by Lance Turner
Posted 4/30/2013 07:19 am
Updated 12 months ago
Arkansas Best Corp. of Fort Smith on Tuesday reported a first-quarter net loss of $13.4 million or 52 cents per share on revenue of $520.7 million, up from $440.9 million in the same quarter last year.
The trucking company's first-quarter loss wasn't as severe as its was in the first quarter of 2012, when the company reported a loss of $18.2 million or 71 cents per share. But its first-quarter earnings per share figure missed analysts estimates by 13 cents, according to Briefing.com.
In its report (PDF), the company cited "encouraging trends in its emerging businesses." It said year-over-year revenue and tonnage growth at its less-than-truckload carrier subsidiary, ABF Freight System Inc., were offset by "higher wage and benefit costs for employees represented by the International Brotherhood of Teamsters."
The company also noted that results from the first quarter of 2012 included the effects of an "unusually low" corporate tax benefit rate and "unusually high" workers' compensation claims costs, which increased last year's first quarter net loss by 31 cents per share.
Arkansas Best cited "encouraging" results in its emerging businesses, including frieght brokerage, vehicle roadside and preventative maintenance, and Panther Expedited Services Inc., a company it bought last year that provides expedited transportation and premium logistics services.
"First quarter revenue and operating income at our emerging businesses reflected growth and improvement as we invested heavily in these businesses during 2012," Judy R. McReynolds, Arkansas Best's president and CEO, said in a news release.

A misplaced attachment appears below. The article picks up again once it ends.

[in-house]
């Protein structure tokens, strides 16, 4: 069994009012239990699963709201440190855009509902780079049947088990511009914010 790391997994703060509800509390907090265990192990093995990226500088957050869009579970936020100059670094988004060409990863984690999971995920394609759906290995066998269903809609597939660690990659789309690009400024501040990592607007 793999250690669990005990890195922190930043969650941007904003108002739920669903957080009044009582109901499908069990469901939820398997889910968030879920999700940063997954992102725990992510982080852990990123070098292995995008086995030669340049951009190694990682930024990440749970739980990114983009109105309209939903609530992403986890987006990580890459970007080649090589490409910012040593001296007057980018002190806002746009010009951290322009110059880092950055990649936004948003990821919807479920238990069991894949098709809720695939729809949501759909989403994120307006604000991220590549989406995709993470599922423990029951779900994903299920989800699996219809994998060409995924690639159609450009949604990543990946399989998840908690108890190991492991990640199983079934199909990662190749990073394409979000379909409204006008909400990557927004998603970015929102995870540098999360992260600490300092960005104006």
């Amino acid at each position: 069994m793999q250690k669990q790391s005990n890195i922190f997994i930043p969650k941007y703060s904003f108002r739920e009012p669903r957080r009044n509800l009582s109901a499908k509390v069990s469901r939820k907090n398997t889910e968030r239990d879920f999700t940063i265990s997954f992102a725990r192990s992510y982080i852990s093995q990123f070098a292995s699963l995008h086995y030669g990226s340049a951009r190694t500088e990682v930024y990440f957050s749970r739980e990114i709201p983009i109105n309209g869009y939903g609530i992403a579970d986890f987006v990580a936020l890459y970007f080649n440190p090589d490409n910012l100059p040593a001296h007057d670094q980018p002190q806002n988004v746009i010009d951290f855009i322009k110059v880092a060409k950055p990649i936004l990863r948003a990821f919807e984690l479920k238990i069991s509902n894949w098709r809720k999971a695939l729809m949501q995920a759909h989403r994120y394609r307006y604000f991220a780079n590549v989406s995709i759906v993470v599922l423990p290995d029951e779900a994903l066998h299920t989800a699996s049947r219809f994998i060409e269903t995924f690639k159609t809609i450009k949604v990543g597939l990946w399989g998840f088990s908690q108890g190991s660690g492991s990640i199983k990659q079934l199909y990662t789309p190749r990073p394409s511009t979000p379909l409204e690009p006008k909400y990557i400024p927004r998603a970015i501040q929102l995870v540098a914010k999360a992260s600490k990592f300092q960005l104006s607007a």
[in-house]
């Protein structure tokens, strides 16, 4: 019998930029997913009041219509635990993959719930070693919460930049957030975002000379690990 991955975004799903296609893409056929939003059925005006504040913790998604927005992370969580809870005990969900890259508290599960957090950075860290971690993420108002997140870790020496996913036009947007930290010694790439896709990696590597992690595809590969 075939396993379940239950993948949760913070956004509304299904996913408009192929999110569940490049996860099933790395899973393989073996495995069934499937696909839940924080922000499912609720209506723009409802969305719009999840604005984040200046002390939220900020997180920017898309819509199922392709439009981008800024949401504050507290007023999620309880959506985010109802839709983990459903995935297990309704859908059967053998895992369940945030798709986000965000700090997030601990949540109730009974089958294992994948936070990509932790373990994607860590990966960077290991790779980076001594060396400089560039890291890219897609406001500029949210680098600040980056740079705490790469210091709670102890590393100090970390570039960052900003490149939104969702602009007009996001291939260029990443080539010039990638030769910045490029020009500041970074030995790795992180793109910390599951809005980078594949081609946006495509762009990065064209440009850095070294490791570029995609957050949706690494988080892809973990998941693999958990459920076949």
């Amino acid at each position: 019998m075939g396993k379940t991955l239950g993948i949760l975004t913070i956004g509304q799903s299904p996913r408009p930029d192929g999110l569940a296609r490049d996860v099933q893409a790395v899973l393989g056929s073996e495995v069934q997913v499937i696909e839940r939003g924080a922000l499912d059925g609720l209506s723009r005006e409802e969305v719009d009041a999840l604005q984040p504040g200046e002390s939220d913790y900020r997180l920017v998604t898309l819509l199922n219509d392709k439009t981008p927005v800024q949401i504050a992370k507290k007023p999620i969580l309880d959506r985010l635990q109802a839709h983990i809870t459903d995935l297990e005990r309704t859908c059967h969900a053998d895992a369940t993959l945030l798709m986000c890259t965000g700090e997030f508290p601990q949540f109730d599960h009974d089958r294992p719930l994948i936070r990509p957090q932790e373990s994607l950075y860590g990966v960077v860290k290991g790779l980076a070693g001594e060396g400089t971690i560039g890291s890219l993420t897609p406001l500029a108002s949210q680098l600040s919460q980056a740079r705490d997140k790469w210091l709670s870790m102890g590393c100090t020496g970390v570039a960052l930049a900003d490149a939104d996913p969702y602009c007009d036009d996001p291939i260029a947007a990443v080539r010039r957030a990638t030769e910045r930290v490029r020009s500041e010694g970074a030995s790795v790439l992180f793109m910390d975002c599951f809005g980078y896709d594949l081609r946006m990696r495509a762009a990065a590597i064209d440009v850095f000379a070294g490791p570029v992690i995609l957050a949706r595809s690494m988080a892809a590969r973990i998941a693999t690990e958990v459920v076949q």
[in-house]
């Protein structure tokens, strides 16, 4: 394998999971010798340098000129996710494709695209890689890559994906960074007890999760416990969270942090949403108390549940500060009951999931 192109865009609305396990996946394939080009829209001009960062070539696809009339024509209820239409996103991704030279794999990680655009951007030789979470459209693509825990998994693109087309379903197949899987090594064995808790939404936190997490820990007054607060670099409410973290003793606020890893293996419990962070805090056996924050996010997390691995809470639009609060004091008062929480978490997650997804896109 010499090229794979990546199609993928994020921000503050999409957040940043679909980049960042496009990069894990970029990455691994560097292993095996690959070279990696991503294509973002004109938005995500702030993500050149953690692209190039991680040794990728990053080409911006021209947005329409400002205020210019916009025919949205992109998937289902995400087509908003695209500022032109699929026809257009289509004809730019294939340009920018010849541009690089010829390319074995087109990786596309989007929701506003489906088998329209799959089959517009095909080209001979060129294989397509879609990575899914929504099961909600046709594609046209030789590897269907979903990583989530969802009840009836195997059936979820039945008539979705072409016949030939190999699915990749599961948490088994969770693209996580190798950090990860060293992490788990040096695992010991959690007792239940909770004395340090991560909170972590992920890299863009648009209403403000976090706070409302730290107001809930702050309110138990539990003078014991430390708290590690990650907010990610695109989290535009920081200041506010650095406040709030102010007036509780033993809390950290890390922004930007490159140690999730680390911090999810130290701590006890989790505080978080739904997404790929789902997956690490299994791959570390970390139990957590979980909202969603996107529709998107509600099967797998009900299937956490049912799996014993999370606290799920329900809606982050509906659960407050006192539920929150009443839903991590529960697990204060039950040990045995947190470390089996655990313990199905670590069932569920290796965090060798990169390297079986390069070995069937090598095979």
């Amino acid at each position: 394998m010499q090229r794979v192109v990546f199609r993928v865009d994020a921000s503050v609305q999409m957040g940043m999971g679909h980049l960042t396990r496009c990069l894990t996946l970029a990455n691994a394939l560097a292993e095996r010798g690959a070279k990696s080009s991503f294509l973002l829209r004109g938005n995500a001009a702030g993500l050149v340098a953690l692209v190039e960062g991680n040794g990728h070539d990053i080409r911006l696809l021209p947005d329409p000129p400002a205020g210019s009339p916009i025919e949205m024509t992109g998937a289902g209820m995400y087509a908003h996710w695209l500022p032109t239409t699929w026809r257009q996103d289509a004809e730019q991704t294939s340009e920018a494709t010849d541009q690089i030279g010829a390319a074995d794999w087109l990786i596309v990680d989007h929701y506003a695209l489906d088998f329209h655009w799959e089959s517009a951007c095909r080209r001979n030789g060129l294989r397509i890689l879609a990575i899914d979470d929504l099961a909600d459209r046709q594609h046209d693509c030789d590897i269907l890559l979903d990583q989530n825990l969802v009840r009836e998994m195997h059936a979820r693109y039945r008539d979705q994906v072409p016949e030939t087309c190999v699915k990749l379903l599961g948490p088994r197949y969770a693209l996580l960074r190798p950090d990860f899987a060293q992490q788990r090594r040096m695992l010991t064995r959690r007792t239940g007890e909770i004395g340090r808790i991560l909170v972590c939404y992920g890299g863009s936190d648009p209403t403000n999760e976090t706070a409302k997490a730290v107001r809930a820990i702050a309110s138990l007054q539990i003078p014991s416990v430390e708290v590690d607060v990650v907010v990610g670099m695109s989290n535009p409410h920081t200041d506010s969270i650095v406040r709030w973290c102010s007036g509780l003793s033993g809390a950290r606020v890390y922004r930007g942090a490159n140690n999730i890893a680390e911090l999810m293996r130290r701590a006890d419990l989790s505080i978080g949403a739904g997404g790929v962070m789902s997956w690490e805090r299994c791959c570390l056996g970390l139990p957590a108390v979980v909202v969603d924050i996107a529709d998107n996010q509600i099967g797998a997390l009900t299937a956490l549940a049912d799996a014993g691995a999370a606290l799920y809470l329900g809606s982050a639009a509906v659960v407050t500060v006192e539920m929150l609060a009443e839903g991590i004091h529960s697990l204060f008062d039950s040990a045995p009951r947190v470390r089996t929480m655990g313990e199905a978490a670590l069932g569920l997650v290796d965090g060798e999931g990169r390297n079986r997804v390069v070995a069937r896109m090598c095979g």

"They represent a critical piece of Arkansas Best’s strategy to achieve sustained profitability. The investments made so far have improved the financial performance of these subsidiaries and strengthened their service offerings and their ability, both individually and through significant cross-selling opportunities, to better serve customers with full supply-chain solutions," she said.
Meanwhile, McReynolds said results from the company's largest subsidiary, ABF Freight, were weighed down by its "high-cost structure," underscoring "the need for a more rational labor agreement that reflects the increasingly competitive [less-than-truckload] industry.
As Arkansas Business reported Monday, ABF Freight has extended its current contract with the Teamsters union through the end of May while the two parties try to reach a long-term agreement that ABF insists must include wage concessions. The company said it is trying to improve on a contract that "produced $250 million in losses since 2009."
While ABF released no details of its proposals, the Teamsters National ABF Negotiating Committee said in a competing statement that ABF was "seeking an across-the-board 6.5 percent wage reduction as well as reductions in both the scope and level of health and welfare coverage available to employees."
On Tuesday, McReynolds called a new labor contract with more competitive costs "a critical element" of ABF's standing among other LTL companies, and said the negotiating teams are "making progress" on a new deal.
"After months of hard work and a second extension of contract talks through May 31, the negotiating teams continue to make progress on developing a contract agreement for our Teamster-represented employees that is expected to provide ABF greater operational flexibility and lower costs in order to effectively compete in the future," she said.